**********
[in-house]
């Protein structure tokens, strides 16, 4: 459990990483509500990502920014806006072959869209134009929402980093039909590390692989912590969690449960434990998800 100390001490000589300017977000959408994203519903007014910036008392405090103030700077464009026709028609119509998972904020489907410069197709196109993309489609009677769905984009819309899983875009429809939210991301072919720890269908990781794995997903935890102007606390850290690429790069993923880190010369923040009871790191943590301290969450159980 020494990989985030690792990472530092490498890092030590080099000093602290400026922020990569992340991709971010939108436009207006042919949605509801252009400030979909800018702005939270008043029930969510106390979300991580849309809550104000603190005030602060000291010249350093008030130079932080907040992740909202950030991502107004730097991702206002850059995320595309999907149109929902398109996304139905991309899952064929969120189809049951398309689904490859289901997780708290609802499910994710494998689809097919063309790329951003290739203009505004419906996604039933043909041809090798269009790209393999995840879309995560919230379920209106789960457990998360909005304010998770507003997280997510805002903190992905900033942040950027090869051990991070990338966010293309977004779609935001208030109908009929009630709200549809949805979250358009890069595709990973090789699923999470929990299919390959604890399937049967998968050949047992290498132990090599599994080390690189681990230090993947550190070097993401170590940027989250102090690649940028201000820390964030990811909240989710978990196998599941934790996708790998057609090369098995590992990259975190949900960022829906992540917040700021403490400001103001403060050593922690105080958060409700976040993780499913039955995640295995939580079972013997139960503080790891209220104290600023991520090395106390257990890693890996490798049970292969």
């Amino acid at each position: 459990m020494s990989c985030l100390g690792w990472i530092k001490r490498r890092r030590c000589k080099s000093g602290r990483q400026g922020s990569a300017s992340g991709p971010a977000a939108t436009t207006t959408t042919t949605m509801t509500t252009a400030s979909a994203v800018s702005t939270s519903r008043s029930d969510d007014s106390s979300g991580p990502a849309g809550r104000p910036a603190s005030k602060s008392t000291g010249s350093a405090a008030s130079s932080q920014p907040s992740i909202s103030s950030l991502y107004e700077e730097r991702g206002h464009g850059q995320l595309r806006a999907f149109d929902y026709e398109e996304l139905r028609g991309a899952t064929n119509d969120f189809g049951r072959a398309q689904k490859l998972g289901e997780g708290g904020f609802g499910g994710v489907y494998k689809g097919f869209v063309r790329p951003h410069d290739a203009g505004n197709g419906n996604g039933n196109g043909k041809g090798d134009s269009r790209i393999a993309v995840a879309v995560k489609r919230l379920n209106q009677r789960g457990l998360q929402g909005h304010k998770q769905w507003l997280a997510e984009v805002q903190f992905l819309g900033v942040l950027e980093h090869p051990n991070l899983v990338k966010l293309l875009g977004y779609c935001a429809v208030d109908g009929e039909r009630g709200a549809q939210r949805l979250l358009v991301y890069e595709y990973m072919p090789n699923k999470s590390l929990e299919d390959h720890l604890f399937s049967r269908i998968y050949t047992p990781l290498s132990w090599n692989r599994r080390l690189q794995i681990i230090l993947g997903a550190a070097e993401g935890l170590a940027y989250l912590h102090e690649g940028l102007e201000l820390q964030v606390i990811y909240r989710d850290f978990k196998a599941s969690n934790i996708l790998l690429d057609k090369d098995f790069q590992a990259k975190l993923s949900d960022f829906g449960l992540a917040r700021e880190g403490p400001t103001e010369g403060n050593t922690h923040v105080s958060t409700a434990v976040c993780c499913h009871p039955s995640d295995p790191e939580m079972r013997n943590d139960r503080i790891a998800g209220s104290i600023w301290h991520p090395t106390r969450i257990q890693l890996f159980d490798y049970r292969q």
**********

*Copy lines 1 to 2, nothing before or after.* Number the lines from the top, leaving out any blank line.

[in-house]
């Protein structure tokens, strides 16, 4: 459990990483509500990502920014806006072959869209134009929402980093039909590390692989912590969690449960434990998800 100390001490000589300017977000959408994203519903007014910036008392405090103030700077464009026709028609119509998972904020489907410069197709196109993309489609009677769905984009819309899983875009429809939210991301072919720890269908990781794995997903935890102007606390850290690429790069993923880190010369923040009871790191943590301290969450159980 020494990989985030690792990472530092490498890092030590080099000093602290400026922020990569992340991709971010939108436009207006042919949605509801252009400030979909800018702005939270008043029930969510106390979300991580849309809550104000603190005030602060000291010249350093008030130079932080907040992740909202950030991502107004730097991702206002850059995320595309999907149109929902398109996304139905991309899952064929969120189809049951398309689904490859289901997780708290609802499910994710494998689809097919063309790329951003290739203009505004419906996604039933043909041809090798269009790209393999995840879309995560919230379920209106789960457990998360909005304010998770507003997280997510805002903190992905900033942040950027090869051990991070990338966010293309977004779609935001208030109908009929009630709200549809949805979250358009890069595709990973090789699923999470929990299919390959604890399937049967998968050949047992290498132990090599599994080390690189681990230090993947550190070097993401170590940027989250102090690649940028201000820390964030990811909240989710978990196998599941934790996708790998057609090369098995590992990259975190949900960022829906992540917040700021403490400001103001403060050593922690105080958060409700976040993780499913039955995640295995939580079972013997139960503080790891209220104290600023991520090395106390257990890693890996490798049970292969």